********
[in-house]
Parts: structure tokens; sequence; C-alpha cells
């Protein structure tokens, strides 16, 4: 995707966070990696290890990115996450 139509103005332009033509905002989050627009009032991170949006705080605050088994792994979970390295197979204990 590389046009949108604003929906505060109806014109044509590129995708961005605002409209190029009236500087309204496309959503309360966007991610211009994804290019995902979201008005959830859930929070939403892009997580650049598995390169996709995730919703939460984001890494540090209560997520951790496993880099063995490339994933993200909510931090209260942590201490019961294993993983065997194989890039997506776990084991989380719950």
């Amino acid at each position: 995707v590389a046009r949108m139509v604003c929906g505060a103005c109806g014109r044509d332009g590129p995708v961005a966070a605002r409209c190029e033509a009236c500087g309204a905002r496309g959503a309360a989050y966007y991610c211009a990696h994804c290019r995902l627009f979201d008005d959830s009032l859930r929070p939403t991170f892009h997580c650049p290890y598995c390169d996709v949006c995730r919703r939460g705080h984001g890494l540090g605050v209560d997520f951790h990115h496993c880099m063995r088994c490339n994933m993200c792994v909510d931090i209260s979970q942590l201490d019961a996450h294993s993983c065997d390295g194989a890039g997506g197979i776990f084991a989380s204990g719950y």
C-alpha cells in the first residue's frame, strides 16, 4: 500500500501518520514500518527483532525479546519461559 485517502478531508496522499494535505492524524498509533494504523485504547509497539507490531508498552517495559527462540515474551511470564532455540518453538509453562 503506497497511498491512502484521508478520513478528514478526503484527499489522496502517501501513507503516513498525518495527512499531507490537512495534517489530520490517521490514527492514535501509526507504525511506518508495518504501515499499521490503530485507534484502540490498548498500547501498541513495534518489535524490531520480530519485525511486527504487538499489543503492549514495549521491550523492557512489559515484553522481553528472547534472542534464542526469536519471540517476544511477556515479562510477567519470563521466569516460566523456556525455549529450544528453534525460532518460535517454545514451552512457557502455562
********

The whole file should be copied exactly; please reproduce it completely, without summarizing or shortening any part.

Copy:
[in-house]
Parts: structure tokens; sequence; C-alpha cells
């Protein structure tokens, strides 16, 4: 995707966070990696290890990115996450 139509103005332009033509905002989050627009009032991170949006705080605050088994792994979970390295197979204990 590389046009949108604003929906505060109806014109044509590129995708961005605002409209190029009236500087309204496309959503309360966007991610211009994804290019995902979201008005959830859930929070939403892009997580650049598995390169996709995730919703939460984001890494540090209560997520951790496993880099063995490339994933993200909510931090209260942590201490019961294993993983065997194989890039997506776990084991989380719950």
């Amino acid at each position: 995707v590389a046009r949108m139509v604003c929906g505060a103005c109806g014109r044509d332009g590129p995708v961005a966070a605002r409209c190029e033509a009236c500087g309204a905002r496309g959503a309360a989050y966007y991610c211009a990696h994804c290019r995902l627009f979201d008005d959830s009032l859930r929070p939403t991170f892009h997580c650049p290890y598995c390169d996709v949006c995730r919703r939460g705080h984001g890494l540090g605050v209560d997520f951790h990115h496993c880099m063995r088994c490339n994933m993200c792994v909510d931090i209260s979970q942590l201490d019961a996450h294993s993983c065997d390295g194989a890039g997506g197979i776990f084991a989380s204990g719950y």
C-alpha cells in the first residue's frame, strides 16, 4: 500500500501518520514500518527483532525479546519461559 485517502478531508496522499494535505492524524498509533494504523485504547509497539507490531508498552517495559527462540515474551511470564532455540518453538509453562 503506497497511498491512502484521508478520513478528514478526503484527499489522496502517501501513507503516513498525518495527512499531507490537512495534517489530520490517521490514527492514535501509526507504525511506518508495518504501515499499521490503530485507534484502540490498548498500547501498541513495534518489535524490531520480530519485525511486527504487538499489543503492549514495549521491550523492557512489559515484553522481553528472547534472542534464542526469536519471540517476544511477556515479562510477567519470563521466569516460566523456556525455549529450544528453534525460532518460535517454545514451552512457557502455562